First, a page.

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Self Managed Super Fund (SMSF) Article
A good quality SMSF trust deed
By Tony Negline.
This article may be out of date.
6th June 2007
The Costello super reforms which kick in very soon will force all super funds to amend their trust deeds.
Most Self Managed Super Fund trustees will rely on their advisers – accountants, financial planners or lawyers – to help them purchase the right trust deed. This is entirely understandable as most trustees do not have the personal expertise to know what should be in a trust deed or to know if they are using a good quality deed.
However given the legal and moral obligations that trustees accept when they take on this role they should probably be attempting to do their own research in order to check that their fund’s updated trust deed satisfies all the new rules.
So what are some of the issues that new trust deeds should have?
- The new type of pension, which the new legislation calls “income streams” that can be paid including transition to retirement income streams and an income stream that can be paid whilst a member is unable to perform their normal employment duties?
- Are rules still referred to which no longer apply that demand pre-retiree benefits have to be taken as either cash or income stream. For example benefits must be taken if the member is 65 and no longer gainfully employed.
- Can all types of contributions be made including contributions for people under 75 years of age? Are there restrictions on rejecting contributions which the rules do not allow such as undeducted contributions to the fund which are greater than the new minimums that apply depending on a member’s age when the contribution is made? Can the fund accept the government co-contribution? Is contribution splitting allowed for and restricted to employer contributions only (unlike the current rules which allow contribution splitting for all contribution types)? Can contributions be accepted in kind (that is not cash but the market value of assets? If so, can the trustee refuse to accept an in-kind contribution if it means that it would mean the trustee would be taking ownership of an asset that it cannot acquire from a member or other related party of the fund?
- The new rules demand that when a benefit is paid from the fund it is split proportionately between tax-free and taxable components. Is this reflected in the deed? This is different than current rules which allow members to specify some components, such as undeducted contributions, that they want paid out and other super benefit components have to be paid out proportionately.
- Does the deed allow the release of money to pay for tax liabilities which are not paid proportionately such as tax on excess non-concessional contributions, that is, undeducted contributions paid above the limits that apply? Does the deed allow members to request that excess contributions tax be withdrawn from their account balance? Will the deed allow this tax to be withdrawn from pension or non-pension assets or a mixture of both?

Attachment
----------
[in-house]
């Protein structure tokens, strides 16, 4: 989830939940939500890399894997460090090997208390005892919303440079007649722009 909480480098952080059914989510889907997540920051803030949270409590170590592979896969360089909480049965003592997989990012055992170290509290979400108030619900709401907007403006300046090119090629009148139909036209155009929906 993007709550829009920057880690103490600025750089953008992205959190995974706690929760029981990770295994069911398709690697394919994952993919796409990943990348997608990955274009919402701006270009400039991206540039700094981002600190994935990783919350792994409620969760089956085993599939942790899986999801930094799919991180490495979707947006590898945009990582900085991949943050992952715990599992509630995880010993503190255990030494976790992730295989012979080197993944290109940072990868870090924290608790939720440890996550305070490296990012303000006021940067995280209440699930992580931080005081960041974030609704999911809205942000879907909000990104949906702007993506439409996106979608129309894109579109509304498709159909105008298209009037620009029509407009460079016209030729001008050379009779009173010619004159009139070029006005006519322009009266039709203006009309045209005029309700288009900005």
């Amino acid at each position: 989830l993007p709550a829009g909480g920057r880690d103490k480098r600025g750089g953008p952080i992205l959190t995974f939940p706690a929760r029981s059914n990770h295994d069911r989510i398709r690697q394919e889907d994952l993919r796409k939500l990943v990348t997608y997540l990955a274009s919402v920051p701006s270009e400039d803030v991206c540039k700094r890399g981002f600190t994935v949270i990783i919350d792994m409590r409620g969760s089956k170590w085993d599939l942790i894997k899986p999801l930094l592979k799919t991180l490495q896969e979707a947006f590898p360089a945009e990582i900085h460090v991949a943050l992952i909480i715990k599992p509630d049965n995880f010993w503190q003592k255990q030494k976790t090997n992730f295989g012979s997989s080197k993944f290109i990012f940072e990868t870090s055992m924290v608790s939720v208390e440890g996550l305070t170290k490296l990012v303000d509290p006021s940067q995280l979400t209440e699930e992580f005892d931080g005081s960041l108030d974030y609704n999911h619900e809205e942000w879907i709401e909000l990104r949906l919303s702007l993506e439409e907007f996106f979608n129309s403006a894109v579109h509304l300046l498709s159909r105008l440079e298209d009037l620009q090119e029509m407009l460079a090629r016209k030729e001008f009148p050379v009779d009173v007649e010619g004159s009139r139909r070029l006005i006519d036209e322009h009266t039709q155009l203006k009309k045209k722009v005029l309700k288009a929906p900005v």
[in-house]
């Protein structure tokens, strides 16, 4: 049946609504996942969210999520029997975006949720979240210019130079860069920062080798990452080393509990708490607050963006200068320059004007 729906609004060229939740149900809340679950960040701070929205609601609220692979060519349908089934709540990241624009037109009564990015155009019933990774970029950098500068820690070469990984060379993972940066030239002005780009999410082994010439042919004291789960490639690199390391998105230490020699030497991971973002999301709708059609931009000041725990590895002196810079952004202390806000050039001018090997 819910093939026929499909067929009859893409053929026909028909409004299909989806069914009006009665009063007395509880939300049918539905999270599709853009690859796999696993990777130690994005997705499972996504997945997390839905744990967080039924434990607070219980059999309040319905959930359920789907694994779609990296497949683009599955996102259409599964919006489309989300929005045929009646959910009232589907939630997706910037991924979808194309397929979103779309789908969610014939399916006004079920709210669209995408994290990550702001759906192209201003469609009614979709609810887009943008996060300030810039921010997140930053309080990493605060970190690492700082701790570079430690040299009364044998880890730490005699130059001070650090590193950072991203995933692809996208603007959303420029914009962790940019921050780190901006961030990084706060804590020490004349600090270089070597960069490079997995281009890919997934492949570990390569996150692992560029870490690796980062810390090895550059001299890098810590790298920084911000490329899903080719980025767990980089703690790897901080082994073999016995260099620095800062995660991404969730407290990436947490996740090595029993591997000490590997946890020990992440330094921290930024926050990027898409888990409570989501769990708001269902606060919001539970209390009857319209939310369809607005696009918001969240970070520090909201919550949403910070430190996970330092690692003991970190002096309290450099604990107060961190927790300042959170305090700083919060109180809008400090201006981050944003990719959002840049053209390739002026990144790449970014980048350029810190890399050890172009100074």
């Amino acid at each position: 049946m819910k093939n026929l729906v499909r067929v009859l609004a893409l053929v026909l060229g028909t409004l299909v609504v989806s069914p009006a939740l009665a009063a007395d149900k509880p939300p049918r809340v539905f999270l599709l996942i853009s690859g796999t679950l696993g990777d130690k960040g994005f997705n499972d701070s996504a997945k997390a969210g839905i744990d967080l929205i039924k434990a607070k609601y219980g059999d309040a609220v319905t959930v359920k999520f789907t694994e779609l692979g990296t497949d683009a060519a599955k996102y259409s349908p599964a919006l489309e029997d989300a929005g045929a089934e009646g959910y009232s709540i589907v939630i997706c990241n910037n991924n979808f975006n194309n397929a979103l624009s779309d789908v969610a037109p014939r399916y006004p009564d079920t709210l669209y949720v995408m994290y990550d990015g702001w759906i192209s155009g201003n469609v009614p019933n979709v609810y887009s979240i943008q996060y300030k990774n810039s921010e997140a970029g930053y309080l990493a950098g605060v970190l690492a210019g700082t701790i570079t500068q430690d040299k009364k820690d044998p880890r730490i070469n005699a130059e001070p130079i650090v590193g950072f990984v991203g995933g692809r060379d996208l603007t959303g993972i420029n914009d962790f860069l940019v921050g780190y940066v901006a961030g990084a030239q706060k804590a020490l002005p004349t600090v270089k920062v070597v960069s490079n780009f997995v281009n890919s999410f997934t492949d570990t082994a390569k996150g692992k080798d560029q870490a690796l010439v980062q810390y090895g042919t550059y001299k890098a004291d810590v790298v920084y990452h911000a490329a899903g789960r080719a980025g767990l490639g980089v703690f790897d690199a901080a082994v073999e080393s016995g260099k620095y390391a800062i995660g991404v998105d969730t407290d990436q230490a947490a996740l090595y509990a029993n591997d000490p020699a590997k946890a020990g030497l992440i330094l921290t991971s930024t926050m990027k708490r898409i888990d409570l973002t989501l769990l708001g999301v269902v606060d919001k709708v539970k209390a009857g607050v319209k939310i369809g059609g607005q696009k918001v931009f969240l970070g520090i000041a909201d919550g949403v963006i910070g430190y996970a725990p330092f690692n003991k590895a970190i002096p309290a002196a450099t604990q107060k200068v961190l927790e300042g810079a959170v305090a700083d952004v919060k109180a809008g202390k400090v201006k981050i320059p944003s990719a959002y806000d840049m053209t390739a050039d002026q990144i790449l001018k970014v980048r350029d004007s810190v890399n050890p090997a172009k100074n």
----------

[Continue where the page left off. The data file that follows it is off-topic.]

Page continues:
- Will the deed make sense now that new legislation contains many new terms and removes many expressions? For example the old legislation referred to Post June ’94 Invalidity Components, Reasonable Benefit Limits, undeducted contributions and the like. The new legislation talks about concessional and non-concessional contributions and does not need Reasonable Benefit Limits.
- Does the legal paper-work which varies the deed preserve pensions that require this, for example guaranteed lifetime or fixed term pensions or pensions with Centrelink asset test exemptions? This is extremely important because if these existing income streams are not preserved then important concessions may be lost
- Can trustees segregate assets between members and/or provide for different investment portfolios?
- Can both individuals and corporations be trustees?
- Do any steps have to be taken when the fund ceases to be a resident fund (and hence avoid tax penalties)?
- How can the members replace the existing trustees and, if so, what is the process?
- Can lump sum benefits be paid out in kind – that is, the market value of assets transferred to the member’s name – out of the fund? Does the deed allow pension payments to be paid in kind; if so, take care as the government regulators do not believe the super laws permit
- Can pensions be stopped to allow for a lump sum payment or because of family law splits?
- If a fund maintains reserves, such as an investment reserve, how are these managed and will the new rules be satisfied? Can earnings on the assets in these reserves be allocated at the trustees discretion?
- Does the deed allow binding death benefit nominations?
This is not an exhaustive list of all the issues which the new super rules demand a fund has to deal with. Trustees will want to ensure that they have some or all of these major issues covered.
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